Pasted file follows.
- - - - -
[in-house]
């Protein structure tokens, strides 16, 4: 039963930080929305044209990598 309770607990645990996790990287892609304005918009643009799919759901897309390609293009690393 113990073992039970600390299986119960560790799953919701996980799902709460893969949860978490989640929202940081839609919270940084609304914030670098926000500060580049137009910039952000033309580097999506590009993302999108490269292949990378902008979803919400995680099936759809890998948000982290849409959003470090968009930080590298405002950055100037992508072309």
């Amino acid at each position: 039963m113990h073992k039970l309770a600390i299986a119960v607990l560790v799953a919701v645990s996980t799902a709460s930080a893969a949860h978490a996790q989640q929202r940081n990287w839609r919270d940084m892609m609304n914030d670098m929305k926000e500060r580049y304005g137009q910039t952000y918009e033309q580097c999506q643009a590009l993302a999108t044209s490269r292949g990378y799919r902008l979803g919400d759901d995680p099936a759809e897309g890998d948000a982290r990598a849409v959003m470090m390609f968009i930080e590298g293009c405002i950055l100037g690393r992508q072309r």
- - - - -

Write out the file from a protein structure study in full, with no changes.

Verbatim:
[in-house]
């Protein structure tokens, strides 16, 4: 039963930080929305044209990598 309770607990645990996790990287892609304005918009643009799919759901897309390609293009690393 113990073992039970600390299986119960560790799953919701996980799902709460893969949860978490989640929202940081839609919270940084609304914030670098926000500060580049137009910039952000033309580097999506590009993302999108490269292949990378902008979803919400995680099936759809890998948000982290849409959003470090968009930080590298405002950055100037992508072309």
């Amino acid at each position: 039963m113990h073992k039970l309770a600390i299986a119960v607990l560790v799953a919701v645990s996980t799902a709460s930080a893969a949860h978490a996790q989640q929202r940081n990287w839609r919270d940084m892609m609304n914030d670098m929305k926000e500060r580049y304005g137009q910039t952000y918009e033309q580097c999506q643009a590009l993302a999108t044209s490269r292949g990378y799919r902008l979803g919400d759901d995680p099936a759809e897309g890998d948000a982290r990598a849409v959003m470090m390609f968009i930080e590298g293009c405002i950055l100037g690393r992508q072309r």